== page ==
Maybe Trevor’s suspect Carl Feigenbaum sailed his ship up Bucks Row and ran her over ?

              Comment


              • Originally posted by Mark J D View Post

                And if I ever need a definition of 'desperation', it will be a tale of how someone fought a measurement of geographical distance by citing a man who stuck his hand in the guts of a corpse and said how warm it all felt, and a woman who said a cadaver looked like someone she saw in the street but didn't pay attention to since there were often women there...

                You wanna play those flat-earther games, be my bloody guest. *Things have moved on*.

                M.
                You appear to get a little angry when challenged for some strange reason. I just raised the issue of a man hearing movement in the yard after the doctor estimated that Chapman was already dead. And how a man who as far as we know wasn’t an idiot or blind sat on a step and said with a 100% certainty that there was no body there and that he couldn’t possibly have missed one had it been there.

                Not flat earth games. Simple alternate possibilities. It’s instructive to see how some who support a particular theory constantly seek to make possibles into definites and estimates in specifics. If anything raises my suspicions it’s over confidence. It smacks of wish thinking and shoehorning.
                Regards

                Herlock Sholmes

                Comment


                • Originally posted by SuperShodan View Post

                  Hi Jeff,


                  I agree about the geographical profiling and being cautious. That being said it’s interesting when you decide that Lechmere is a suspect worth looking into, and you find out that 3 of the C5 happen on routes he would likely take to work. He literally walks right past them, and around the time they were killed (yes I am aware of Chapman TOD issues).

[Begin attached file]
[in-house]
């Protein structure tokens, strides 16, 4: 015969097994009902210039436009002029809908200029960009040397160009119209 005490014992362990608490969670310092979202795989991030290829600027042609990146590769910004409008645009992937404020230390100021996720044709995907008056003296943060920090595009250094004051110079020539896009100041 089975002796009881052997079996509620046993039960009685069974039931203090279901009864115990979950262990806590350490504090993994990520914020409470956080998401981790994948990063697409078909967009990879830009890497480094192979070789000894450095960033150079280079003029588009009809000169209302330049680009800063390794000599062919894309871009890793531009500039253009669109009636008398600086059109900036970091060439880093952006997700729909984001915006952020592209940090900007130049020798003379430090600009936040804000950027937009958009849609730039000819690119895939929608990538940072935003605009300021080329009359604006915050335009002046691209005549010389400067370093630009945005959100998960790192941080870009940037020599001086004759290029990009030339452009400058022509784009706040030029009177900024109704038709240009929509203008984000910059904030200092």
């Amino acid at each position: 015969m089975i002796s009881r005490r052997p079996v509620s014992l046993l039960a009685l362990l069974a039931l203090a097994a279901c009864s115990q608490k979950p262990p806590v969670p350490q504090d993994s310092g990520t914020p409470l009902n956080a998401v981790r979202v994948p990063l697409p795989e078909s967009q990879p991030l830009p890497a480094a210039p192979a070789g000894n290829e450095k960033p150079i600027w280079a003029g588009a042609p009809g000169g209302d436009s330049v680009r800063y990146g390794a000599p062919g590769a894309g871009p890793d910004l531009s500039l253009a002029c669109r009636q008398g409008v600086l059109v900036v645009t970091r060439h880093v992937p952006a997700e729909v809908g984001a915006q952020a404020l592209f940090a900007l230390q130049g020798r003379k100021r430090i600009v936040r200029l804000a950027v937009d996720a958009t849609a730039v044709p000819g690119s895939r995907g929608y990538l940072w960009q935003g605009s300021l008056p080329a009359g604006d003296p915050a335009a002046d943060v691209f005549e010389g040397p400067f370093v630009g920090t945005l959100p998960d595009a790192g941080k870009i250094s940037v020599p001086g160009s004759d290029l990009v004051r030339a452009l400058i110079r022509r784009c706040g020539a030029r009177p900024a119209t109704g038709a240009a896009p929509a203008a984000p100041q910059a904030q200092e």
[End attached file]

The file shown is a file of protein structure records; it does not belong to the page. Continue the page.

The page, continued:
Furthermore, we also have Chapman killed on the road he walked with Robert Paul just a week earlier. Is it just a coincidence that while the Nichols enquiry is ongoing, we have a body turn up so close to Robert Paul’s work ? Which results in Paul falling under suspicion and being arrested and questioned. Plus Chapmans killing successfully incriminated Paul and took attention of the Bucks Row enquiry.

                  Moving on, he 2 killed on a Saturday (his only day off) one occurs near his mothers house, practically the end of the street. Then after nearly getting caught in Duffields Yard, he makes off on the old route he would have taken to work (pre Doveton Street). Then after killing Eddowes he heads home in a direct line towards Doveton Street (based on the Apron location).

                  The coincidences are racking up. I don’t think we can overlook just how easily we can tie Lechmere to EVERY murder.



                  It’s irrelevant. You can’t prove he was at any site at any time. Is there some kind of serial killers rule book that I’m unaware of which say “killers must at all times commit murders near to a site of personal relevance?” What are we saying? That if Lech had been questioned near a crime scene at 3am he would have said “yes I was just paying a visit to my mom?”